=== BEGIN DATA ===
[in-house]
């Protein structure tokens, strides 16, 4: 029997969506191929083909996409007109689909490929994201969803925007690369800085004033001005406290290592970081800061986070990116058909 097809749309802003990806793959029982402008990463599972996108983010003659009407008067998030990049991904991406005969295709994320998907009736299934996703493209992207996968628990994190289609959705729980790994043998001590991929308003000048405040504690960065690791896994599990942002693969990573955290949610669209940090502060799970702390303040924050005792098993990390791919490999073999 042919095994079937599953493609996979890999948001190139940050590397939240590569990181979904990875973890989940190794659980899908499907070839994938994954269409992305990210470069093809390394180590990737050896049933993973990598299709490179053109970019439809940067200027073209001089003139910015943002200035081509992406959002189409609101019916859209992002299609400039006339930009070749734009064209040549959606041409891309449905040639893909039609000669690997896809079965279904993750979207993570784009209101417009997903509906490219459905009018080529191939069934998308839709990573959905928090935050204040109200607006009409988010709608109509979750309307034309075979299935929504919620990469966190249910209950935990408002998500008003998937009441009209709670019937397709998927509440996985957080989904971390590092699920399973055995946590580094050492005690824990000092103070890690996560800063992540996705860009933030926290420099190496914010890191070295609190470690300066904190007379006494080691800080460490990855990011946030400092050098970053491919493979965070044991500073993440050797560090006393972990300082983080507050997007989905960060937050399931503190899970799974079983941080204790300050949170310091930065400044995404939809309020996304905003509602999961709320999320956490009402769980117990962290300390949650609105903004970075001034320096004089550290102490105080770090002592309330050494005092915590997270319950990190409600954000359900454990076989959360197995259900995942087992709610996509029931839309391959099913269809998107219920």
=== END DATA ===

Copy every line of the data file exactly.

[in-house]
């Protein structure tokens, strides 16, 4: 029997969506191929083909996409007109689909490929994201969803925007690369800085004033001005406290290592970081800061986070990116058909 097809749309802003990806793959029982402008990463599972996108983010003659009407008067998030990049991904991406005969295709994320998907009736299934996703493209992207996968628990994190289609959705729980790994043998001590991929308003000048405040504690960065690791896994599990942002693969990573955290949610669209940090502060799970702390303040924050005792098993990390791919490999073999 042919095994079937599953493609996979890999948001190139940050590397939240590569990181979904990875973890989940190794659980899908499907070839994938994954269409992305990210470069093809390394180590990737050896049933993973990598299709490179053109970019439809940067200027073209001089003139910015943002200035081509992406959002189409609101019916859209992002299609400039006339930009070749734009064209040549959606041409891309449905040639893909039609000669690997896809079965279904993750979207993570784009209101417009997903509906490219459905009018080529191939069934998308839709990573959905928090935050204040109200607006009409988010709608109509979750309307034309075979299935929504919620990469966190249910209950935990408002998500008003998937009441009209709670019937397709998927509440996985957080989904971390590092699920399973055995946590580094050492005690824990000092103070890690996560800063992540996705860009933030926290420099190496914010890191070295609190470690300066904190007379006494080691800080460490990855990011946030400092050098970053491919493979965070044991500073993440050797560090006393972990300082983080507050997007989905960060937050399931503190899970799974079983941080204790300050949170310091930065400044995404939809309020996304905003509602999961709320999320956490009402769980117990962290300390949650609105903004970075001034320096004089550290102490105080770090002592309330050494005092915590997270319950990190409600954000359900454990076989959360197995259900995942087992709610996509029931839309391959099913269809998107219920």